Some of Lynchburg’s sex workers were entombed beneath monuments. Others were buried in potter’s fields, in unmarked graves.
Since the early 1980s, Nancy Jamerson Weiland has been researching the madams and prostitutes who lived in Lynchburg during the 19th and early 20th centuries.
“I was writing a novel and I was doing the research for the novel and the research took over,” she said.
On Sunday, about 100 people showed up to the tour she gave in Old City Cemetery, highlighting some of the “bawdy” women and their worlds.
Weiland, in a big black hat and a white blouse with a high collar, dressed in what she said would benefit a 19th century madam. She gave a teaser early on when she alluded to the possibility a couple of the women may have been distant relatives of hers.
“There’s always a little intrigue,” she said with a smile.
She began the tour at the grave of Lizzie Langley, where an engraved obelisk marks her passing.
The story of Agnes Langley and her daughter Lizzie had many twists and turns, all gleaned from Weiland’s research.
Both Agnes and Lizzie were tied to running a “house of ill repute.”
Agnes Langley was a free black woman, also described as mixed-race, who married a free black man, Pleasant Adams.
Weiland enjoyed relating how Agnes required Adams to sign a pre-nuptial agreement, stipulating that he wouldn’t take any of her money or possessions but that these instead would be left to her daughter, Lizzie.
Agnes left an estate of $125, Weiland said. When Lizzie Langley died in 1891, she left about $5,000 − more than $90,000 in today’s dollars, Weiland said.
Later, in response to a question, Weiland said she guessed that Lizzie paid for her obelisk herself.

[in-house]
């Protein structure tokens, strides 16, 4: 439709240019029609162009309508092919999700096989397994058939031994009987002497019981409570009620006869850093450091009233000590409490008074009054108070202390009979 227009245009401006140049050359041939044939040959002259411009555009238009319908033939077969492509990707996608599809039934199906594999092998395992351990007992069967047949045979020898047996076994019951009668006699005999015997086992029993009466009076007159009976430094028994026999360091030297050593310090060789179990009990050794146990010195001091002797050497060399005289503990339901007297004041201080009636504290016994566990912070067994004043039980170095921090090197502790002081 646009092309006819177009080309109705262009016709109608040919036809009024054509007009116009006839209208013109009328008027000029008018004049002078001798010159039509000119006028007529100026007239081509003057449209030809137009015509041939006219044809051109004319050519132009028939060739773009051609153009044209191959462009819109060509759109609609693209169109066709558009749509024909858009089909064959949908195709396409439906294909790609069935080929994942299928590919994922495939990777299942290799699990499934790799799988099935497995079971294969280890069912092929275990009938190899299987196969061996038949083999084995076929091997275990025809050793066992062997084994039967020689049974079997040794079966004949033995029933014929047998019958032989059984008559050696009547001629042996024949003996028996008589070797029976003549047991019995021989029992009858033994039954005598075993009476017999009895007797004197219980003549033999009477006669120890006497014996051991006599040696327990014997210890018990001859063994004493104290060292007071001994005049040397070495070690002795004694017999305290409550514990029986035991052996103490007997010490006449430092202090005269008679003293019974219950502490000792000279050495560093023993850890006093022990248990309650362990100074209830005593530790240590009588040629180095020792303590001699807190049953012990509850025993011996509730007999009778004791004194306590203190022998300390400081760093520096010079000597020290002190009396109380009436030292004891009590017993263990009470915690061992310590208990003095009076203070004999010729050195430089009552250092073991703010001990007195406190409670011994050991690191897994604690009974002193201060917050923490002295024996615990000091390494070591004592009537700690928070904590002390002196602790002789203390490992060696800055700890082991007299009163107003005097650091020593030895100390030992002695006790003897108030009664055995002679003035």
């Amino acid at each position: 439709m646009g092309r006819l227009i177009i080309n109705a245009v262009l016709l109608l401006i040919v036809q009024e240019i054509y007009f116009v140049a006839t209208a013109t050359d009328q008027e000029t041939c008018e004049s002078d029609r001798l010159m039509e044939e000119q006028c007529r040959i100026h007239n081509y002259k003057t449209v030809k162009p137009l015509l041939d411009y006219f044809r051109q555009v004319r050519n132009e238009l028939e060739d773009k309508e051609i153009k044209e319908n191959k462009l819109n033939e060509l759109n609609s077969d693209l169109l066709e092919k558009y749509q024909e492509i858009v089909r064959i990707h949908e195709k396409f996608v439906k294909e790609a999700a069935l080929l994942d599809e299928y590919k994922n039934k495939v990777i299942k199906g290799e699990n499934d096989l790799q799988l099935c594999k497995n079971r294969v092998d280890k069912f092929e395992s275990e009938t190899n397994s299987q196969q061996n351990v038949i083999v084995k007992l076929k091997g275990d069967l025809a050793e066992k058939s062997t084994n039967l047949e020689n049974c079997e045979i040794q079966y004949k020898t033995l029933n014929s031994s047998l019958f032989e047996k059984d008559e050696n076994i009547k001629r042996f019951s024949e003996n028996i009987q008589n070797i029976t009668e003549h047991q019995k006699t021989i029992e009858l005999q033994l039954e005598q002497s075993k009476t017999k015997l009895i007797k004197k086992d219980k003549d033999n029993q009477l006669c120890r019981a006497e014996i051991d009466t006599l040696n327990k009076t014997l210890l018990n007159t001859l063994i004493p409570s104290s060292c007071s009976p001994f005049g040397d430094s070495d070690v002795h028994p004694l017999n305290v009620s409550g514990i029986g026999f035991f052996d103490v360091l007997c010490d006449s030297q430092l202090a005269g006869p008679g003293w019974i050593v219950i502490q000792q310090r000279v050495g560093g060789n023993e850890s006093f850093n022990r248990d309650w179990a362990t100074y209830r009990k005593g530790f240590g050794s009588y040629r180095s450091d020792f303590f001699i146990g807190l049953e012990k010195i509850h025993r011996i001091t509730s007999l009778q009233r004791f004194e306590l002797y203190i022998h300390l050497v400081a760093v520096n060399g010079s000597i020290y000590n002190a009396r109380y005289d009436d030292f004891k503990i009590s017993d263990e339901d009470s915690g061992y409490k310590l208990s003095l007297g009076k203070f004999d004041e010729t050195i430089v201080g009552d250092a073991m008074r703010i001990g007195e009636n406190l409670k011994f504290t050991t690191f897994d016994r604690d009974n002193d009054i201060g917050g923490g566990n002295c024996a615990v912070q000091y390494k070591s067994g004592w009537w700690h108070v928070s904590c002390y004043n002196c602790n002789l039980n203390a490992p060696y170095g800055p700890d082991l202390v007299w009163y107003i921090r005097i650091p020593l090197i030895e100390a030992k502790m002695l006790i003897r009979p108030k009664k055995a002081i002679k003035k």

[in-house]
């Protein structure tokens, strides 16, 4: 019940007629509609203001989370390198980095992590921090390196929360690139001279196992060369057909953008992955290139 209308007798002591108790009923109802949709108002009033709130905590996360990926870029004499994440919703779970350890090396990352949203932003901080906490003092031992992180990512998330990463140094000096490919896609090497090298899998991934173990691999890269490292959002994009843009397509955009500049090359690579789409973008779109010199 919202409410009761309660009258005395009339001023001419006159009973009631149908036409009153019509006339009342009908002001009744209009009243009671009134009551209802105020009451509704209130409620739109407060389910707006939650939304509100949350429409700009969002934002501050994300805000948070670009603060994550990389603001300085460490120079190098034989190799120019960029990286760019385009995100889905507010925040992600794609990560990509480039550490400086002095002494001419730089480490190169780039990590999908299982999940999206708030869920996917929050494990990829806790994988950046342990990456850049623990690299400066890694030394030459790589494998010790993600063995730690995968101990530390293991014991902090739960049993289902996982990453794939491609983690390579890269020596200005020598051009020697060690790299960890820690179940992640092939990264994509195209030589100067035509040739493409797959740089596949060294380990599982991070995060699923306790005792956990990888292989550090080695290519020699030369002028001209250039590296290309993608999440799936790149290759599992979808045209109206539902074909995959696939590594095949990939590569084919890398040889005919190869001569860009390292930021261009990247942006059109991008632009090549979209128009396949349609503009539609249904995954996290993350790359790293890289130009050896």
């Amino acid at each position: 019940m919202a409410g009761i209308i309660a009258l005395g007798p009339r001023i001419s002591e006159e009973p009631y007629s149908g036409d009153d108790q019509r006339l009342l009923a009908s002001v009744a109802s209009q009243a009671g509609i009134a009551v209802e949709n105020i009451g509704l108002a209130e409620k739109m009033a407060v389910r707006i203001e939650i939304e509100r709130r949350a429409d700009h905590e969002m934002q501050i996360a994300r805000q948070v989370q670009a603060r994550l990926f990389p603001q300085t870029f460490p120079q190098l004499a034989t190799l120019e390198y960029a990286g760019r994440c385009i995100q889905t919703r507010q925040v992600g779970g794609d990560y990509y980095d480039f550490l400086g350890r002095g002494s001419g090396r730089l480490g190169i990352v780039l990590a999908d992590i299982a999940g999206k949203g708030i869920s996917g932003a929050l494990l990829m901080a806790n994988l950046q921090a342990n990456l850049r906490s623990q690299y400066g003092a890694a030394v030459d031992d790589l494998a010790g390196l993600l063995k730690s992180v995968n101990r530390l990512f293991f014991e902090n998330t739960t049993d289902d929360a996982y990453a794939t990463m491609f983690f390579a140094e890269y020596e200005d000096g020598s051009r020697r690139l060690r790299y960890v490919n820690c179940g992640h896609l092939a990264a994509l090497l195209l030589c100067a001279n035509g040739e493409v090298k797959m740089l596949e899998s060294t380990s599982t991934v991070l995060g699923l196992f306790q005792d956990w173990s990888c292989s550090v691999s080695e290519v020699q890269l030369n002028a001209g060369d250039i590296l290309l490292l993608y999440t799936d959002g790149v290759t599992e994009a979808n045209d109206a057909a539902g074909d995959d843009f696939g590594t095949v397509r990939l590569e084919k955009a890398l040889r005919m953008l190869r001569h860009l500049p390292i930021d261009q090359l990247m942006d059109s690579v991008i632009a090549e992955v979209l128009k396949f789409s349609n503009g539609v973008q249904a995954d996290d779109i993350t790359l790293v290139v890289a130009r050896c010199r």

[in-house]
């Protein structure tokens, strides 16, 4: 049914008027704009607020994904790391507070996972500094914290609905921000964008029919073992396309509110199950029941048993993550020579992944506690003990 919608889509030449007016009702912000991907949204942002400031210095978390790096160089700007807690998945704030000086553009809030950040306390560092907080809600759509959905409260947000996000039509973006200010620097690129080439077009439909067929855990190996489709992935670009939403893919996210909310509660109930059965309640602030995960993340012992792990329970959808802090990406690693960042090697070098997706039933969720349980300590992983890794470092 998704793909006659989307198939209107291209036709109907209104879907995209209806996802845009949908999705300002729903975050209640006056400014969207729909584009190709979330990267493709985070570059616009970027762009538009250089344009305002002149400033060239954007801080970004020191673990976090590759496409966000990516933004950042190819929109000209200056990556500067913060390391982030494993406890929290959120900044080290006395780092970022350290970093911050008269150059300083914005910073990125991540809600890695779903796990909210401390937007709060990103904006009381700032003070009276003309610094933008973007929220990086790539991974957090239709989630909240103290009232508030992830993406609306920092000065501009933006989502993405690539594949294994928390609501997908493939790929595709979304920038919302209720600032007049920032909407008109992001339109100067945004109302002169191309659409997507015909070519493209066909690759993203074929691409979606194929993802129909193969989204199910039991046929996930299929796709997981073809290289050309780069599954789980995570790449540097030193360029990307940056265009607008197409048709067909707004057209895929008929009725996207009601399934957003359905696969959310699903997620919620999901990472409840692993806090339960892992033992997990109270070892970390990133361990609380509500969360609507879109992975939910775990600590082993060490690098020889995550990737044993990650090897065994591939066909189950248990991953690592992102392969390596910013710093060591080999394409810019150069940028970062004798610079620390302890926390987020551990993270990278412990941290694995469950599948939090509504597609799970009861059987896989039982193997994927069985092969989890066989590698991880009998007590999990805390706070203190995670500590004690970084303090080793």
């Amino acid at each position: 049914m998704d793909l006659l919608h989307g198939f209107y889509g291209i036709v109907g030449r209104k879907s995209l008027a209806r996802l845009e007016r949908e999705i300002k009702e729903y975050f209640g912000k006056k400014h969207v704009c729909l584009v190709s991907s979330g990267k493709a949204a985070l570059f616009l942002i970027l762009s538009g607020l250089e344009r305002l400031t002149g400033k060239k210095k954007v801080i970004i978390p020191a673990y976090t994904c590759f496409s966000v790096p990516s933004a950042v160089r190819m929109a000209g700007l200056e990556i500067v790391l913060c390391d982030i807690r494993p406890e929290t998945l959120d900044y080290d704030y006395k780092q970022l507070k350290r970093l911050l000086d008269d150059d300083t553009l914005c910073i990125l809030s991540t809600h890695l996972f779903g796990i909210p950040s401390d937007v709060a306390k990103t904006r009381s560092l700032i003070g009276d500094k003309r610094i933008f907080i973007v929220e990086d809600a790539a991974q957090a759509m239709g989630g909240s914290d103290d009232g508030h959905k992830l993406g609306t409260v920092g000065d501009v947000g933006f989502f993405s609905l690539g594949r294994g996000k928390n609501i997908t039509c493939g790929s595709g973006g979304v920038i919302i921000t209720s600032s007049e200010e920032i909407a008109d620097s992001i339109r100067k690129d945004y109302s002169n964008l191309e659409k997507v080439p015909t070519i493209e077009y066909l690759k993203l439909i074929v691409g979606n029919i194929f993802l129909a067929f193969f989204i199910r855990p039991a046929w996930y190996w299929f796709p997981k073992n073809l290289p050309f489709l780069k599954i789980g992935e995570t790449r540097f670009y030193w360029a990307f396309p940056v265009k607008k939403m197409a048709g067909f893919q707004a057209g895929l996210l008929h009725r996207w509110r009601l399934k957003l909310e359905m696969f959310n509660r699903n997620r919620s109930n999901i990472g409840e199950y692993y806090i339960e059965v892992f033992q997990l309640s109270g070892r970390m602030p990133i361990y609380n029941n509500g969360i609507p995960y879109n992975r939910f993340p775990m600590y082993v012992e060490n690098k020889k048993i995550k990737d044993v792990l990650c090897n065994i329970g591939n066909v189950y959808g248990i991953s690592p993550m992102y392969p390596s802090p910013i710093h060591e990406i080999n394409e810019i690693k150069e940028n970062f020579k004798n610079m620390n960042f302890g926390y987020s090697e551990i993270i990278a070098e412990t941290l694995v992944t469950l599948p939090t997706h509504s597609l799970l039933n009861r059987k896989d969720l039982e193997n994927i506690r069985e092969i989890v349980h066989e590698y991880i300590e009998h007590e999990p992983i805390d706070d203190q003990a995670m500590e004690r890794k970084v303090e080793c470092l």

As the tour went along, Weiland visited other graves and told of other families, and of the houses and “red light” districts that were part of the Lynchburg landscape.
Many of the women were widows or single mothers, she said. Some took up prostitution after having a pre-marital sexual experience that led their families to throw them out of their houses.
“There was a bit of a cycle there,” she said.
At the end of her tour, she stopped to speak about Ella and Nora Jamerson, women she said may have been distant relatives of hers. Their story was the saddest part of the tour.
Ella and Nora grew up in a farming family in Appomattox, she said, but Ella moved to Lynchburg and took up prostitution, she said, and Nora later followed her, at the age of 15.
She found records of their later suicides. Nora took an overdose of laudanum in 1894 and Ella leaped into the canal in 1897. The only mourner at Ella’s funeral was her father, who walked all the way from Appomattox.
Weiland said she’s always wondered what made the two women leave home and take up prostitution.
“Maybe they thought anything’s better than working in the tobacco fields,” she said.